On Monday Amazon CEO Jeff Bezos test piloted a 13-foot robot at the private MARS conference in Boston
(VERO BEACH, FLA) The Machine-Learning Automation, Robotics & Space Exploration conference, MARS for short, is a private tech conference held annually by Amazon, and is attended by experts in the fields of artificial intelligence, space exploration, and robotics.
While operating the 1.5 ton robot named Method-2 by its parent company Hankook Mirae Technology, Jeff Bezos said, “Why do I feel so much like Sigourney Weaver?” He was referencing her lead role as Lt. Ripley in James Cameron’s 1986 Sci-fi thriller “Aliens”, where the female actor defeated a carnivorous alien monster with a humanoid-like robotic suit.
The Verge tech writer James Vincent added that “reports that he then told the crowd to ‘bow down before your new king and master, Metal Jeff’ are unsubstantiated.”
The suit used by Jeff Bezos was created by robotics expert Vitaly Bulgarov, who worked previously as a concept artist on Michael Bay’s Sci-fi action film “Transformers 4: Age of Extinction”, Paul Verhoeven’s “Robocop”, and James Cameron’s “Terminator”.
On his Facebook page Vitaly Bulgarov said, ”everything we have been learning so far on this robot can be applied to solve real-world problems.”
Though Jeff Bezos only operated the robots arms, a leaked video of a sister model to Bulgarov’s robot, “METHOD-1”, shows the steel automaton walking.
Tech and science website Live Science inquired about the video with Bulgarov’s South Korean company Korea Future Technology, and was openly skeptical of the footages authenticity.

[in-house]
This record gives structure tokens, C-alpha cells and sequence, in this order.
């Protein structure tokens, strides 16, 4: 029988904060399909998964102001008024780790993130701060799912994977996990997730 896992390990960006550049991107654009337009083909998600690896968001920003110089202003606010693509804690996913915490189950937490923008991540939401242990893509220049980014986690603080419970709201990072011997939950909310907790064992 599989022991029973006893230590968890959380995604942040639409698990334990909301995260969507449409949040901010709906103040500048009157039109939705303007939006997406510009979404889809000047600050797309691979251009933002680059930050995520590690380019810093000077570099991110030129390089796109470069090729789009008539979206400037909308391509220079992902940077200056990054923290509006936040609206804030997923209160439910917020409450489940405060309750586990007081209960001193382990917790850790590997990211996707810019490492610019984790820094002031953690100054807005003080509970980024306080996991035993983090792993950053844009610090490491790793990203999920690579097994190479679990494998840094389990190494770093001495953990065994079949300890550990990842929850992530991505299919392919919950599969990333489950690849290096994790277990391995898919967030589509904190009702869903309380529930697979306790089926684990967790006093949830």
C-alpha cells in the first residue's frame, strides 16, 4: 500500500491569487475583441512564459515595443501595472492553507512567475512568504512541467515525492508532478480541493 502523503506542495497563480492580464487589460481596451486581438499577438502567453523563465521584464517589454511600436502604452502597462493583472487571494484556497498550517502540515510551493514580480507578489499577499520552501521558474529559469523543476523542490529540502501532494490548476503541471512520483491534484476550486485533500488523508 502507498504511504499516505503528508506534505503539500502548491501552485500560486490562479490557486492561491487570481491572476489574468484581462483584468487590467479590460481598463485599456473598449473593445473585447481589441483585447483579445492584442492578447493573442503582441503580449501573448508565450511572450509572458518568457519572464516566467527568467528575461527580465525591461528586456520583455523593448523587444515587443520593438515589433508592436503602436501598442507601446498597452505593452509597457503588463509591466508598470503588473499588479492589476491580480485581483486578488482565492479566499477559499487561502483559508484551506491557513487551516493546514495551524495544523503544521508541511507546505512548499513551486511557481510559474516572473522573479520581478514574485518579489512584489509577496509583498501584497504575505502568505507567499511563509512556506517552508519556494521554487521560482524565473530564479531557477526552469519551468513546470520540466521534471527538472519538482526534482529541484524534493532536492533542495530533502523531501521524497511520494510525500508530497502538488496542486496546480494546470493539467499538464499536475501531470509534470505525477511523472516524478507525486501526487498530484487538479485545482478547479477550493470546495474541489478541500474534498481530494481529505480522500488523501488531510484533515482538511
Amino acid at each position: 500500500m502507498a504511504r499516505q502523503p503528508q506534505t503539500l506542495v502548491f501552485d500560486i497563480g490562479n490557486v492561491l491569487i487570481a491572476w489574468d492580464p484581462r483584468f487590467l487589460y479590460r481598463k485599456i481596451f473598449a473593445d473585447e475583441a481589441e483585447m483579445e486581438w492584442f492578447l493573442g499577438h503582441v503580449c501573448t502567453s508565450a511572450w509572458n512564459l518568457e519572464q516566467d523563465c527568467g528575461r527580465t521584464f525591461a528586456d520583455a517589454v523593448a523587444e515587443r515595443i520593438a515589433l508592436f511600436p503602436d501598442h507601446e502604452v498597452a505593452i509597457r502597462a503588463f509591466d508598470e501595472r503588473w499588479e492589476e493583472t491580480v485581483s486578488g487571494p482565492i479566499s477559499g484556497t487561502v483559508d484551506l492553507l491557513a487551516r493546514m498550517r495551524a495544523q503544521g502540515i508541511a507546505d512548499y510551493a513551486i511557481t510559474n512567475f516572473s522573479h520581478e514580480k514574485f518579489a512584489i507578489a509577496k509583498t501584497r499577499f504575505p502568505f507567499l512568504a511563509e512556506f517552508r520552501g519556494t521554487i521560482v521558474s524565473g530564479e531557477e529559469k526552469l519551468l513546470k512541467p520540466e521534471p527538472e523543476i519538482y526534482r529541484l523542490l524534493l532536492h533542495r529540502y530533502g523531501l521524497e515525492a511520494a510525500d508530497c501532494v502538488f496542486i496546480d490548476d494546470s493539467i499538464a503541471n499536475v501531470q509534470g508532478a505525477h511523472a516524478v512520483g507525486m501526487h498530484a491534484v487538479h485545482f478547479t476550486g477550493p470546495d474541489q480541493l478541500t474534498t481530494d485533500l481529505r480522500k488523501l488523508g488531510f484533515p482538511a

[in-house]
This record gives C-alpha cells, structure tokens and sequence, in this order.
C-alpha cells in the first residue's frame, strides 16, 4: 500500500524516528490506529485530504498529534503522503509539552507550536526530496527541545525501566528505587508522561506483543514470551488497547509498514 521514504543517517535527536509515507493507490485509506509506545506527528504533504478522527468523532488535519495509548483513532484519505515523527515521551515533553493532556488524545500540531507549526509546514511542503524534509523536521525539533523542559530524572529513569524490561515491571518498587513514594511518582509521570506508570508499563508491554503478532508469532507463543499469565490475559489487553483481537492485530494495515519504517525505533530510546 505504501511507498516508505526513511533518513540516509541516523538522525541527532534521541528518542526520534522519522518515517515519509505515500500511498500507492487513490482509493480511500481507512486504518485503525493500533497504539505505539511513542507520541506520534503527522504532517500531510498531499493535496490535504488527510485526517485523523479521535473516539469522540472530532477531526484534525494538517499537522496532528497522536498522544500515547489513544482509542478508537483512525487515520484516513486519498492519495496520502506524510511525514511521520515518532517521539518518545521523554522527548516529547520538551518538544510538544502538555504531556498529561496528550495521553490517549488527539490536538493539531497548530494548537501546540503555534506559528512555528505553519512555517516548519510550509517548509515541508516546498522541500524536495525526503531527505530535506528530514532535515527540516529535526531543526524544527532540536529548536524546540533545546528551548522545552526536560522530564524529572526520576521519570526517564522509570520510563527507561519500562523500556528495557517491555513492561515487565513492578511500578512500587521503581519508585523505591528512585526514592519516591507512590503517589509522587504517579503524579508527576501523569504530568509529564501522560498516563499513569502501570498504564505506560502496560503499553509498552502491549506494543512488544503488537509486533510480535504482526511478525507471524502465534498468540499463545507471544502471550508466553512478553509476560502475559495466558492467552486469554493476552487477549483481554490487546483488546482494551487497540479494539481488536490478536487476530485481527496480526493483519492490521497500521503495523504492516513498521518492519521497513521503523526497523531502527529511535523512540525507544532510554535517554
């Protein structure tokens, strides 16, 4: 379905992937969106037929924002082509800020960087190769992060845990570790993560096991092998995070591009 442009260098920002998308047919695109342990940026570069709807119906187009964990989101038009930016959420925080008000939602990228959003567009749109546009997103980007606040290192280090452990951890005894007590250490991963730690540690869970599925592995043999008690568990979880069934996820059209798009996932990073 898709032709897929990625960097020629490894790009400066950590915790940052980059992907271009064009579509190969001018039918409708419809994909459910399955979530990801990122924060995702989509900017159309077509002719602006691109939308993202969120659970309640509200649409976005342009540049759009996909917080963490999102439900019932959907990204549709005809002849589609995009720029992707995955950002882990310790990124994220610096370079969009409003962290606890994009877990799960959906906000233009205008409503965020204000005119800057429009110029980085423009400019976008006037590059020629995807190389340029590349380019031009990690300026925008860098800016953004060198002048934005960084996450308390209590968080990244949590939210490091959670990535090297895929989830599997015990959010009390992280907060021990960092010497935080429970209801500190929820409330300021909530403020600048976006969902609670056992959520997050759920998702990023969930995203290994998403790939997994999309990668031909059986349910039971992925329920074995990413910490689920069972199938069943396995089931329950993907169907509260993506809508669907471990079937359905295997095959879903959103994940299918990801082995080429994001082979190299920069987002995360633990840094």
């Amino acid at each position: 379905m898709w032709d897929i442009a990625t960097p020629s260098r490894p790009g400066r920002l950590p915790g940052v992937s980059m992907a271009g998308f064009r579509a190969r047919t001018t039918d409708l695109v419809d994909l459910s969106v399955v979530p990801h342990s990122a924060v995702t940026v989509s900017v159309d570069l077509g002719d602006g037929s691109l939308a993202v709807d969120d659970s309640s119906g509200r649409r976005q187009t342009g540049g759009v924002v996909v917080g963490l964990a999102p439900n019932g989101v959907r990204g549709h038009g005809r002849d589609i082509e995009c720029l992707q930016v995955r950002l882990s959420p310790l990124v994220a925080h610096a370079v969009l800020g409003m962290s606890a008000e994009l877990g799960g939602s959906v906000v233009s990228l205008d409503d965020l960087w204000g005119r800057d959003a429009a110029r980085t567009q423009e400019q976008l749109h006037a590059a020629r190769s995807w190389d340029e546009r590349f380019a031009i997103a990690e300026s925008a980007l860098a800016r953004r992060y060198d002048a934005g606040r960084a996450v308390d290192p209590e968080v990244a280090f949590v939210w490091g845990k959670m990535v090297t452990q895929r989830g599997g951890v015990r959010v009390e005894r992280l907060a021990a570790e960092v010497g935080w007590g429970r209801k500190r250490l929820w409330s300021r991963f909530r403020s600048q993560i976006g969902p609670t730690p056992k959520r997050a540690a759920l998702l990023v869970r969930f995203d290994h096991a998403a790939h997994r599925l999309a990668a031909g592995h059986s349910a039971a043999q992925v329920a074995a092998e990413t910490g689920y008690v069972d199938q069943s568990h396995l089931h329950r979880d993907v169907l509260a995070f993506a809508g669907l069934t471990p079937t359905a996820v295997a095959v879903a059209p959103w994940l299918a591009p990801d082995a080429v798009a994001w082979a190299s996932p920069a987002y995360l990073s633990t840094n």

In an email to Live Science regarding the video, Bulgarov said the footage is real, but it was only intended for his circle of followers.
”Frankly, right now, we don't even really care if people think this is legit because we didn't try to promote it," Bulgarov wrote.
Christian Hubicki, a postdoctoral robotics researcher at Georgia Tech, told Live Science that the robot's leg joints look unusually smooth given the force that the step of a 1.5-ton robot would exert on the motors.
"When I look at the bulk of the leg — say, above the ankle — it still stops its downward motion extremely quickly (I think within a frame of the video)," Hubicki told Live Science. "[N]ot impossible, but if it is real, I'd be really curious about how the effects of that impact are being handled."
On top this robotics exhibit, this years MARS conference offered numerous seminars and other demos on artificial intelligence and futurist inventions.
Invited guests were told, “many great humans are attending (not to mention some extraordinary robots),” according to the Telegraph.
This advancement in robotics would be in line with the prediction of futurist Ray Kurzweil, who said at the 2017 SXSW conference that he believes a “singularity”, or a merger between humans and robots, is on track to occur by 2029.